UK defence secretary in row over role of 'adviser'
LONDON // The fate of Britain's defence secretary, Liam Fox, may be decided this week after claims that his relationship with a close friend and unofficial adviser may have breached national security.
Adam Werritty's 14 visits to the defence ministry in the past 16 months, without security clearance and despite not being on its payroll, are being questioned as well as whether he accompanied Mr Fox on official overseas trips, and set up business meetings, including one in Dubai in June, where ministry officials were not present.
On Saturday newspapers reported that Mr Werritty had brokered a meeting in Dubai in June between Mr Fox and a company hoping to sell phone call encryption technology to the British military.
Yesterday Mr Fox apologised for a row over his friend's reported influence over government policy, but promised to fight his case in parliament today.
Fox accepted it was "a mistake to allow distinctions to be blurred between my professional responsibilities and my personal loyalties to a friend", in a statement issued Sunday.
The role of defence secretary is particularly sensitive in Britain because of the involvement of about 10,000 British troops in Afghanistan and its role in helping NATO protect civilians in Libya after the uprising against Muammar Gaddafi.
Mr Fox returned to Britain on Sunday from Libya where his first visit to the country was overshadowed by the saga.
The UK prime minister, David Cameron, has demanded the initial findings of an inquiry arrive on his desk today after media furore surrounding his minister's ties with Mr Werritty, a former flatmate and best man at his wedding, refused to go away.
Although Mr Cameron has said he has "full confidence" in Mr Fox, the 48-hour deadline was shorter than the two-week deadline Mr Fox gave a top military civil servant to carry it out.
The opposition is calling for a wider inquiry, and will push for Mr Fox to make an emergency statement to parliament today, where he is already due to answer defence questions.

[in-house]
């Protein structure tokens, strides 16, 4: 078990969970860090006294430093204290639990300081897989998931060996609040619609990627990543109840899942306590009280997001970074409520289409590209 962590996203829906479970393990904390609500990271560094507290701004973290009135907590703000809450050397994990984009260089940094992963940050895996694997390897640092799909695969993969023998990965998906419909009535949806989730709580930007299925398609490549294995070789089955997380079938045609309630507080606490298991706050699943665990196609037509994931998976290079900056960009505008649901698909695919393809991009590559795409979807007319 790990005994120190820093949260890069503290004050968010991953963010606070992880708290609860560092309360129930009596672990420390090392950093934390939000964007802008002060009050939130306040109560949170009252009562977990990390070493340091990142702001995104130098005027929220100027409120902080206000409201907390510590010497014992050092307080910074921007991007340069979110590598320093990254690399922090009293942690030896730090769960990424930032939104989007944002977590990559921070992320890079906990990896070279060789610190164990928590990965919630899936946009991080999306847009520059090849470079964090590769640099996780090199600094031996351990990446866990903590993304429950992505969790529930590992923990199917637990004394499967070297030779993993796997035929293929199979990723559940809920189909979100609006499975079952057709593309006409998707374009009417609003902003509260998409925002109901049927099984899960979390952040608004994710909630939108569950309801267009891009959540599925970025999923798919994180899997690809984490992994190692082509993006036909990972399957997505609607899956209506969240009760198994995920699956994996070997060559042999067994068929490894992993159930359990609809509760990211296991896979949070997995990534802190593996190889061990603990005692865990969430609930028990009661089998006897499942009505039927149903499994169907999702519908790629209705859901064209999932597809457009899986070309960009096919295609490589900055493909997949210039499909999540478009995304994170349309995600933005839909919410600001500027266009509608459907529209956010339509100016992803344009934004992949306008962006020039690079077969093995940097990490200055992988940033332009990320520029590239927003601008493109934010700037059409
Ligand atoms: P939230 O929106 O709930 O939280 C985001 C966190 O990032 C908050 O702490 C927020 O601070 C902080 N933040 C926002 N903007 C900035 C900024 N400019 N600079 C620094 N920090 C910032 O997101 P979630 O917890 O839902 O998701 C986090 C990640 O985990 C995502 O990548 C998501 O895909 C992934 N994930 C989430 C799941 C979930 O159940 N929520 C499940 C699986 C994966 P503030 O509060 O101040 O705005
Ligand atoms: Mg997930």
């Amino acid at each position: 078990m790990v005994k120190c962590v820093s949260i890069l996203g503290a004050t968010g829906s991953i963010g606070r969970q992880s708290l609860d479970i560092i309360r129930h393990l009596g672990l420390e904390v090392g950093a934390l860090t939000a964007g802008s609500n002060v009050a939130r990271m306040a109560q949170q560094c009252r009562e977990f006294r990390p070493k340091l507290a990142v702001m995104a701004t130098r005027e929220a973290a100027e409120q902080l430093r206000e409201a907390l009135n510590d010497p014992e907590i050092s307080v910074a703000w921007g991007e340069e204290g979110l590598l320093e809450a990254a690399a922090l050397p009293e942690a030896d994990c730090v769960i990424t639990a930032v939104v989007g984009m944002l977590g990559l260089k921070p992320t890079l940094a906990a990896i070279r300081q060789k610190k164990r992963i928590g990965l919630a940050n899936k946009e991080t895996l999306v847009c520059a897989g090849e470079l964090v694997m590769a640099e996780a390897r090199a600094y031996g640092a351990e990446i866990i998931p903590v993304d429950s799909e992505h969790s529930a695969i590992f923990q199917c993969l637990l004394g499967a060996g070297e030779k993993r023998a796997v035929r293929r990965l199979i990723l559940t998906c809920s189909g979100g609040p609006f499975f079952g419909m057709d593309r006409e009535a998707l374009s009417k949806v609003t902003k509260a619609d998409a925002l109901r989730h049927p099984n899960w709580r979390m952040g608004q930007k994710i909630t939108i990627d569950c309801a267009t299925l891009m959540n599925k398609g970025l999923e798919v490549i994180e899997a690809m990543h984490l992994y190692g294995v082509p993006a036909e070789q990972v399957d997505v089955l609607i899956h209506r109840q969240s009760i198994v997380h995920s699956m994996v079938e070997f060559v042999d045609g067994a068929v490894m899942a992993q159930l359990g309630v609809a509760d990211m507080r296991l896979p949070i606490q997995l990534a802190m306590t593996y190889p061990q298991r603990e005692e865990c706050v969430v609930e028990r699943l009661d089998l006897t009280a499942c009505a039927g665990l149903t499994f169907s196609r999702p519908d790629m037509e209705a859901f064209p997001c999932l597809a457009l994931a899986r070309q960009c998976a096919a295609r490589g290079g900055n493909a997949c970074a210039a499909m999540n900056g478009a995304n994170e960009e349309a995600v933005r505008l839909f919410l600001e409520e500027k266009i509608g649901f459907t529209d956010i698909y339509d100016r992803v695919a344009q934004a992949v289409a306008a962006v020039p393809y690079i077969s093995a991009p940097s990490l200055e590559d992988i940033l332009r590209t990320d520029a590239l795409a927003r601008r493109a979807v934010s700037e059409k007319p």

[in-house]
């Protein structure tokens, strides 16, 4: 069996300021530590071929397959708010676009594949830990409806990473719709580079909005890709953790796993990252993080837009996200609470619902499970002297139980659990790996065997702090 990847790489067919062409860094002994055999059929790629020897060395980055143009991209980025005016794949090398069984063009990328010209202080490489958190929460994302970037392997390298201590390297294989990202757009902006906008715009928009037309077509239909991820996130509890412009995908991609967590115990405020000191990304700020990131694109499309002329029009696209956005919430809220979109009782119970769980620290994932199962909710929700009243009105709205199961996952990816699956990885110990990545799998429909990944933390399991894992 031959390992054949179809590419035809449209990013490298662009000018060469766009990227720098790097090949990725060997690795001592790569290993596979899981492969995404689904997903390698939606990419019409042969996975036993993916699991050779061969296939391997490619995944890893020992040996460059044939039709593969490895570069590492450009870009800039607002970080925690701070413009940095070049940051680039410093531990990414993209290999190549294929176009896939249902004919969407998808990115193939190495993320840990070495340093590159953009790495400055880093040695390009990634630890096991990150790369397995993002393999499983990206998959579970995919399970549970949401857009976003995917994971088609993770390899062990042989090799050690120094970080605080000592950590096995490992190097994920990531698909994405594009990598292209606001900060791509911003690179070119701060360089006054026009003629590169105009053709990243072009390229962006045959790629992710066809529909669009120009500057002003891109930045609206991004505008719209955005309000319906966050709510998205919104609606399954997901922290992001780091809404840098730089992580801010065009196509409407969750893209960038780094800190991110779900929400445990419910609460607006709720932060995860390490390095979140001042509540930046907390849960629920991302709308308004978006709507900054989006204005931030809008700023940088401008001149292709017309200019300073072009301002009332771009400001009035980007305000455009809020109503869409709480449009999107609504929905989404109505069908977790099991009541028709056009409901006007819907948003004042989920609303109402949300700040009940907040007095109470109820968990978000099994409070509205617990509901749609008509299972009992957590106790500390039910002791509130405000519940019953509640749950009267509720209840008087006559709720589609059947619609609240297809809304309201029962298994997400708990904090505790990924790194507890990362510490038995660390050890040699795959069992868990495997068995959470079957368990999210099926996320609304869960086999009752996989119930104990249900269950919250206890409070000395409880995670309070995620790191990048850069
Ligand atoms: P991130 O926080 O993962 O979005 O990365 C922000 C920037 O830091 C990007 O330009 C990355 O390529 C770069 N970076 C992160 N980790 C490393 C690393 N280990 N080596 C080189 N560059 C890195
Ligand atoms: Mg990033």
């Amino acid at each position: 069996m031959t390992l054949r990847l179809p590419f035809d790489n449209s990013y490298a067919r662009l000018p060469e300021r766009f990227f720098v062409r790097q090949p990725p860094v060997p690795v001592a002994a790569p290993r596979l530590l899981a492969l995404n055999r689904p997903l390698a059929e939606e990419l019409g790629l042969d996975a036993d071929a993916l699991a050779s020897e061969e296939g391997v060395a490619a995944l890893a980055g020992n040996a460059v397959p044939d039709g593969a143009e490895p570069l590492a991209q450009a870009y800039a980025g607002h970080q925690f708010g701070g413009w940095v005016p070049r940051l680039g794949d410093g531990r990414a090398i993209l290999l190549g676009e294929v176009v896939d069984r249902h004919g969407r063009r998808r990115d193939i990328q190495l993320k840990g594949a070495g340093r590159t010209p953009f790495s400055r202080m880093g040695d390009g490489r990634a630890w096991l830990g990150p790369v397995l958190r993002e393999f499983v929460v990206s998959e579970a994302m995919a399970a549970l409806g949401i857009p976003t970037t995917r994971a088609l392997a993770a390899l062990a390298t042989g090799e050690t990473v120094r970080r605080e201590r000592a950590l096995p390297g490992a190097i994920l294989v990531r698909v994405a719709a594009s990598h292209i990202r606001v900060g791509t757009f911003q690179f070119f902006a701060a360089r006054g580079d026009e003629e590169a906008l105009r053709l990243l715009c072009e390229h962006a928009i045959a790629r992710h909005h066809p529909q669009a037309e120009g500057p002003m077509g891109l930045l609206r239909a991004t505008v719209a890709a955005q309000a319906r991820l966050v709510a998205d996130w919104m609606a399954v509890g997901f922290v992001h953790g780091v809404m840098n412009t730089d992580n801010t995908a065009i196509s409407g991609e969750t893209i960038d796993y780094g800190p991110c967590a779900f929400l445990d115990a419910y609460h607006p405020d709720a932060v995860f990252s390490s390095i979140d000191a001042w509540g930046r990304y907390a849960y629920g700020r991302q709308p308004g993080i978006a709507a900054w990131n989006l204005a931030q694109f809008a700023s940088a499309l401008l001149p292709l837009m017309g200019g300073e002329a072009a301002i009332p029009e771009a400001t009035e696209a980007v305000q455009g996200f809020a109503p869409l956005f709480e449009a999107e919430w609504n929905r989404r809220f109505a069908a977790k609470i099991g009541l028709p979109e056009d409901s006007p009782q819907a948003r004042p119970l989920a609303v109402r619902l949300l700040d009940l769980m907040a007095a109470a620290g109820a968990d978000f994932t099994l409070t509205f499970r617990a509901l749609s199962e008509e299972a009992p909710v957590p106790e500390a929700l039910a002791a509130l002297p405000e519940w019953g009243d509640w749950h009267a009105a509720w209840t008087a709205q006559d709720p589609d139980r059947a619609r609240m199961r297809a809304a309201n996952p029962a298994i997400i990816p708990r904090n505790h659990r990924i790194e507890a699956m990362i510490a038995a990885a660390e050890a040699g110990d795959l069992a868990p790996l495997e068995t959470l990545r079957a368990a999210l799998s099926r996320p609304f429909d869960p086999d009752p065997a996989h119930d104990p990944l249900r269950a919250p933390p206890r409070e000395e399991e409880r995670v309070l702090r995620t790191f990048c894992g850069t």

Harriet Harman, the deputy Labour leader, told BBC television yesterday: "It's not just the questions of national security and access to highly sensitive information. It's also the question of the probity and procurement.
"But there's now a further question about Dr Fox's integrity and the question of whether he actually answered truthfully and fully all the questions that have been put."
Although Mr Werritty is not part of Mr Fox's team of officials, he is reported to have handed out embossed cards describing himself as "adviser" to the minister.
In Misrata, Mr Fox told Reuters, when asked if the coverage was overshadowing his role as defence secretary: "Well, of course, that's what those who raised the stories intended and they're allowed to do that in a democratic society." He described the claims as "utterly baseless".
Mr Fox, who stood against Mr Cameron for party leadership in 2005, came into conflict with him again last year as leaks emerged when his department successfully fought deep budget cuts.
A retired senior military official, who declined to be named said: "If there is any real substance to this story, that may undermine his position, but so far, I'm not convinced there is. Every minister's got mates who he deals with, who they use as their confidantes."
Defence analyst Paul Beaver said, referring to Mr Fox's role as defence secretary during the current events in Libya, said: "We will look back at his tenure as defence secretary in a decade's time and will remember what was a very successful campaign.
"He is a fighter, I think he firmly believes he has done nothing of a resignation issue."
Reuters, with AFP
Published: October 10, 2011 04:00 AM